After seeing what happens to its stock when investors’ hopes get too high, executives moved to tamp them down.
Best Buy Co. Inc.’s top executives thought investors needed a reality check — and gave it to them.
Yes, they’re encouraged by the results of their expense-cutting strategy. And yes, Apple’s next iPhone and other companies’ ultra-high-definition TVs may give some lift to sales during the holidays, but not as much as some might hope.
As they announced their latest quarterly results Tuesday, executives said they don’t expect the gains from all that will be able to offset the downward sales pressure the Richfield-based retail giant has been under for two years. So they forecast a drop in sales at comparable stores for the next six months, including during the crucial holiday season.
Best Buy’s stock, which had risen 22 percent over the last three months, fell 6.9 percent on Tuesday as a result.
“Our sense was the investors, based on their modeling, were more bullish than we were,” Hubert Joly, Best Buy’s chief executive, told the Star Tribune. “We wanted to manage expectations.”
The company has seen what happens when investors’ expectations get out of control. In January this year, when Best Buy reported disappointing holiday sales, its stock tanked more than 30 percent in two days, its worst performance in 14 years. Before that, Best Buy’s stock had been a darling of the S&P 500, with its shares tripling in 2013.
“I think it’s wise for Joly to guide expectations lower,” said Ken Perkins, president of Retail Metrics, adding that it’s a highly competitive environment in which traffic levels in stores have been declining industrywide. “For CEOs, it’s often better to underpromise and then overdeliver, especially in this market.”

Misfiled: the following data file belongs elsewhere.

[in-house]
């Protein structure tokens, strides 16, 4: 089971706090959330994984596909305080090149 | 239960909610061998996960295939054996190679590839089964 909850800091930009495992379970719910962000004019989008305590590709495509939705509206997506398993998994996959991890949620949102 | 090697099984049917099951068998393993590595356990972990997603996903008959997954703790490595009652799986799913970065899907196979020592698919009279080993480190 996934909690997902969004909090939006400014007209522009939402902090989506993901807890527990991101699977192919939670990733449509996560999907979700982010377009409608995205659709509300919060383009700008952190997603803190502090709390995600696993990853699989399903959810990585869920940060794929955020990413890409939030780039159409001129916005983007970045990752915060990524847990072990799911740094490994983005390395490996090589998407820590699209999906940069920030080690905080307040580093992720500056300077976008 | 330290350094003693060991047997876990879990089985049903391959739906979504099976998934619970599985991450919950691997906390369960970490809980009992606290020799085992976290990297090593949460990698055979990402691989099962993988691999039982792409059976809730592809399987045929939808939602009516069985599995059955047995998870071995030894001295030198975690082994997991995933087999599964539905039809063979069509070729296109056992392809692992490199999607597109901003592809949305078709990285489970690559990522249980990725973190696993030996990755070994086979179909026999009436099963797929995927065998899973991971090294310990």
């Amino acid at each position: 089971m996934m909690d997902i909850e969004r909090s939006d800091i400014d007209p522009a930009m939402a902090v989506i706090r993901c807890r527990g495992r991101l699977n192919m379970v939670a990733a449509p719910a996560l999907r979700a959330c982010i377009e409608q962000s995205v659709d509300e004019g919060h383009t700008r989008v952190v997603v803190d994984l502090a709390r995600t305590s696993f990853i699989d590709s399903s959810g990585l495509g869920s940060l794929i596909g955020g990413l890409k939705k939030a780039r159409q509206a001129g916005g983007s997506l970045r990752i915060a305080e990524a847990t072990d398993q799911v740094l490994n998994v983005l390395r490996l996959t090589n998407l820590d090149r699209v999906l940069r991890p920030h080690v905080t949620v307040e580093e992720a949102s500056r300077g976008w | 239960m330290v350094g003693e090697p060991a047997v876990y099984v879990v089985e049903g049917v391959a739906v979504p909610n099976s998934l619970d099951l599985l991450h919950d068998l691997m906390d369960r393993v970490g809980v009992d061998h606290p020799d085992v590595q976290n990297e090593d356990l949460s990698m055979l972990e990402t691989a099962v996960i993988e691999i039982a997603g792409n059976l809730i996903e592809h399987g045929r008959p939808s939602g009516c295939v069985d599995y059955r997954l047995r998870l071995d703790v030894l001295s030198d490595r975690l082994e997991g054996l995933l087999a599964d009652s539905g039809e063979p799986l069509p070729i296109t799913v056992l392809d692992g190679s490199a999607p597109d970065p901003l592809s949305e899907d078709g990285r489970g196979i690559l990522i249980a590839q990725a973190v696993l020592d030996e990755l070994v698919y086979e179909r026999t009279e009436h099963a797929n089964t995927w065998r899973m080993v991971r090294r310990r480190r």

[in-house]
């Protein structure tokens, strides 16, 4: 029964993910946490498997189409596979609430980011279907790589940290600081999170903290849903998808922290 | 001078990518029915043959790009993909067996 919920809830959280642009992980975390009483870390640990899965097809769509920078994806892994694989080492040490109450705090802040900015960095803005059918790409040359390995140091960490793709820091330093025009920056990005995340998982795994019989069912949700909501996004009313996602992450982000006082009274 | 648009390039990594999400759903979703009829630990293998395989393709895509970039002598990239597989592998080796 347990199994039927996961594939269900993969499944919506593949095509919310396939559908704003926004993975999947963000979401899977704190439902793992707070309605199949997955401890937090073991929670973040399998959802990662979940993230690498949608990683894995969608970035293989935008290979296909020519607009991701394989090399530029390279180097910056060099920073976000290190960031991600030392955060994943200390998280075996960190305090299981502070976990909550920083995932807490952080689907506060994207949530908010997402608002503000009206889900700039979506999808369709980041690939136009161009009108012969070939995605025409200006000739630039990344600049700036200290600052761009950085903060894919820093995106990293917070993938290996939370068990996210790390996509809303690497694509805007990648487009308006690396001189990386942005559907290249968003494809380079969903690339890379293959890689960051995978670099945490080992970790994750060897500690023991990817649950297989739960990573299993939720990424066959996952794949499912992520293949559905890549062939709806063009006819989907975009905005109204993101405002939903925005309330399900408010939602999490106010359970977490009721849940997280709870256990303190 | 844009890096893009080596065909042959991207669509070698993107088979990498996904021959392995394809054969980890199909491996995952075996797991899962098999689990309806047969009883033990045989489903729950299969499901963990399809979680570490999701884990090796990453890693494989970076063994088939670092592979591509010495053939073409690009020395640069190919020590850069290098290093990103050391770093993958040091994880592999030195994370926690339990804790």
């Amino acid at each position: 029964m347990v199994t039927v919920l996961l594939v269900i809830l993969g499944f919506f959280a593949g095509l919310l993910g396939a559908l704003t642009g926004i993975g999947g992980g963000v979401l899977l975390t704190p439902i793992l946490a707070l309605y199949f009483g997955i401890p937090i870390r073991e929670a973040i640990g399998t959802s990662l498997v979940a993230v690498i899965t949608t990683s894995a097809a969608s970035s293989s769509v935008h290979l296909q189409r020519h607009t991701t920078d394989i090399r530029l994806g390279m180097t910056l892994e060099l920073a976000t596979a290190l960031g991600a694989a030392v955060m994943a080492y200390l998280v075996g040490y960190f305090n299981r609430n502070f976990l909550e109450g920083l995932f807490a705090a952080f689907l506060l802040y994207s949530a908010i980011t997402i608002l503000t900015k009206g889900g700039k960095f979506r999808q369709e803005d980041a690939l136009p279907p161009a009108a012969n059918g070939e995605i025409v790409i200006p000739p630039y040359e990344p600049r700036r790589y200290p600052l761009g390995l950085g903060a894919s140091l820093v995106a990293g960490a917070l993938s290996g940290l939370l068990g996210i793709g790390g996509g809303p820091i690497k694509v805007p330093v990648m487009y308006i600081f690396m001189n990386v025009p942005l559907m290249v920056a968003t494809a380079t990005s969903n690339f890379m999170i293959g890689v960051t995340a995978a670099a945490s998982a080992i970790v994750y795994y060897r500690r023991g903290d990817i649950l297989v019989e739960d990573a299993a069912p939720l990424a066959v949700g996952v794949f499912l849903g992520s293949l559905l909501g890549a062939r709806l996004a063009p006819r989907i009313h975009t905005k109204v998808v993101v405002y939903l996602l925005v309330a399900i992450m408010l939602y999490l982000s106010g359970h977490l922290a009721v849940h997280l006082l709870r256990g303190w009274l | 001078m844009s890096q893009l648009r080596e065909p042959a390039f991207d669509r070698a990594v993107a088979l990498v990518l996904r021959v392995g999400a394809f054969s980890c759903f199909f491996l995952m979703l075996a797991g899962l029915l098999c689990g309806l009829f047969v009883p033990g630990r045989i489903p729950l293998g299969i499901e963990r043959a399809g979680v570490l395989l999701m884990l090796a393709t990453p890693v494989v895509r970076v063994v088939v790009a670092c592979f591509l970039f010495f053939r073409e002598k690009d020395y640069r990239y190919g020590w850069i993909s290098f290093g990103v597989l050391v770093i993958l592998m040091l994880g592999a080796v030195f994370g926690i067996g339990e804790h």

Minneapolis-based Target Corp. took a similar approach last week when it lowered its profit outlook for the rest of the year in a nod to the overall difficult and promotional retail environment.
“It’s across the retail spectrum,” Perkins added. “Most consumers aren’t seeing their paychecks grow. The pie isn’t really growing that much.”
But despite the conservative outlook from the Best Buy executives, some analysts were still upbeat.
David Strasser, an analyst with Janney Capital Markets, said in a research note that mobile phones “may be less bad” than Best Buy is projecting and there may be more of an upside to ultrahigh definition TVs.
But he added that he was surprised that the retailer’s stock had risen so much in recent weeks because of executives’ warning in May about sluggish sales amid a lack of newness in consumer electronics.
“Put aside the near-term product cycle issues and a lot is happening at this company,” he wrote. “The industry is consolidating and [Best Buy] is disproportionately taking market share.”
In its second fiscal quarter ended Aug. 2, Best Buy cut another $40 million in expenses toward its goal of extracting $1 billion from the business as part of its “Renew Blue” turnaround strategy. It’s now just $100 million shy of that target. Reductions have come through thousands of job cuts, renegotiating contracts with vendors and other steps.
Best Buy has been using those cost savings to invest in price-matching amid fierce competition from online retailers such as Amazon.com Inc. and to grow profits.
Indeed, while revenue fell, Best Buy’s profit was better than analysts expected. Adjusted to exclude one-time items, its profit from continuing operations amounted to 44 cents a share, well above the 31 cents that analysts had forecast. It was also above the 32 cents a share Best Buy reported in the same three months a year ago.
Comparable sales at U.S. stores fell 2 percent, roughly in line with the consumer electronics market as a whole, Best Buy said, citing data from the NPD Group.
Revenue was $8.9 billion, down 4 percent from $9.3 billion a year ago.